28% of US Labor is expected to hold low-wage jobs in 2020 according to the EPI and is the same percentage as what existed in 2010.
While real median hourly wages on average dropped 2.8% for all occupations between 2009 and 2012, lower wage occupations saw a much larger drop of 5% or more for occupations such as restaurant cooks, food preparation workers, home health aides, personal care aides, and maids and housekeepers.
While hourly worker wages decreased the average CEO Compensation in 2013 was ~ $15 million with “the value of stock options exercised in a given year, up 2.8 percent since 2012 and 21.7 percent since 2010.” The 2013 CEO to Worker Compensation ratio was 510 to 1.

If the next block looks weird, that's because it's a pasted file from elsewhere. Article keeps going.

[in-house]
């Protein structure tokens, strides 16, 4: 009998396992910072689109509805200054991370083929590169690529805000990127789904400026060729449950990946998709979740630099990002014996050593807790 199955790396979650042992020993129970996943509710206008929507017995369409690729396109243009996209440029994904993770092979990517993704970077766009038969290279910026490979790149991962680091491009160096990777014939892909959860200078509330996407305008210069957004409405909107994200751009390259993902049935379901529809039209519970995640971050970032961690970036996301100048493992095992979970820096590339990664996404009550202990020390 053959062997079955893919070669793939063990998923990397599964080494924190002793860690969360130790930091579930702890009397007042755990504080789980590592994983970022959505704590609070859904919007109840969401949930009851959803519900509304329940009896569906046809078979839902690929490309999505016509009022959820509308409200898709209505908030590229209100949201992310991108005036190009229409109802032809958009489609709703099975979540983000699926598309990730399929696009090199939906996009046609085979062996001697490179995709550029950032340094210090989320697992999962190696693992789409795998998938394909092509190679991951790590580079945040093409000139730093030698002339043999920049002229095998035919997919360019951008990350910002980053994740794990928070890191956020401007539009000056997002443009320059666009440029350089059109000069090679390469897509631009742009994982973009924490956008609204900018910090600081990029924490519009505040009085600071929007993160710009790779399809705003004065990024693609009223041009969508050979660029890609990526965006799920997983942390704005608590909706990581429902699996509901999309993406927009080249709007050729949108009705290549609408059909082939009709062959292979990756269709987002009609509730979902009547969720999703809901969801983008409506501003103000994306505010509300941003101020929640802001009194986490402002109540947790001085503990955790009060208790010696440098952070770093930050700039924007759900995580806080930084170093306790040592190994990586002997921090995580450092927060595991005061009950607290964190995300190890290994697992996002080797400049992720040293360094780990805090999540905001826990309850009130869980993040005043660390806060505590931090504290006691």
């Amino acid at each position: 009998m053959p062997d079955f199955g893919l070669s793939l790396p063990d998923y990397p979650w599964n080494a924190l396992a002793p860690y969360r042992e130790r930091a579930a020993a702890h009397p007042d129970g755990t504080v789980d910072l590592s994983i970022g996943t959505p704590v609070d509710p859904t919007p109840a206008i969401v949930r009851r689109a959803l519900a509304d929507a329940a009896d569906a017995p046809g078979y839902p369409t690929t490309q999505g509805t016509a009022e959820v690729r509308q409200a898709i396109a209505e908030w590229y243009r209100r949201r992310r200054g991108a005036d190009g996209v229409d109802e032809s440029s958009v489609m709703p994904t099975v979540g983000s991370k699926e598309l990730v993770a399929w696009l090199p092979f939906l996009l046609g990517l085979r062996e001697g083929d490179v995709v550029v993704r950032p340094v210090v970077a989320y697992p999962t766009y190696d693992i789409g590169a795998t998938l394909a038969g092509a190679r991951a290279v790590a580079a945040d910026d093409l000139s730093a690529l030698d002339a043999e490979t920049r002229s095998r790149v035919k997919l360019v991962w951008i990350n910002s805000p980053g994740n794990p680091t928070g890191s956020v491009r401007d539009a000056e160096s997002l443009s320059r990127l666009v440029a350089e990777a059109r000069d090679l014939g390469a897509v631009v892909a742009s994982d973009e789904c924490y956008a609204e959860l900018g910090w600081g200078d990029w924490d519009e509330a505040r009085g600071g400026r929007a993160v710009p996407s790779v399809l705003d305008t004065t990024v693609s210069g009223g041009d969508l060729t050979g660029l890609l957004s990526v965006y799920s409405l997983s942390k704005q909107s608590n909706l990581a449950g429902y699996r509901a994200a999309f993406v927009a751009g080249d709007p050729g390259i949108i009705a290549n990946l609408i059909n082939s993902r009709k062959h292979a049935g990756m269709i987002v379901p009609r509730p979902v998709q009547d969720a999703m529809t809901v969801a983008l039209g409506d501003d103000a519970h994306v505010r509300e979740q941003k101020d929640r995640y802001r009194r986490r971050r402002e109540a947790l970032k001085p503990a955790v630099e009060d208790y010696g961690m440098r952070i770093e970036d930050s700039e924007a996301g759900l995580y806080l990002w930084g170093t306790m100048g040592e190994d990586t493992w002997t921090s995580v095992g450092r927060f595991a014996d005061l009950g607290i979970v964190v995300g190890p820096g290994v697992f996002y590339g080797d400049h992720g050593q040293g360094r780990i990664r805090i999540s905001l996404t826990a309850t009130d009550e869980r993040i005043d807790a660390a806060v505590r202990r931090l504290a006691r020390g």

As EPI points out, CEO compensation does not reflect the market value of CEOs in a market requiring higher performance. The compensation packages awarded to various CEOs reflects the “presence of substantial rents” in the form of stock options, etc. (taxed at a lower level than most payroll wages) embedded in CEO compensation.
If compensation were lower for CEOs or if the compensation was taxed heavier, the impact to labor employment would be zero.
Think Progress; “One In Four American Workers Will Be In Low-Wage Jobs For The Next Decade”
NELP; “The Inequality of Declining Wages During the Recovery”
EPI; “CEO Pay Continues to Rise as Typical Workers Are Paid Less”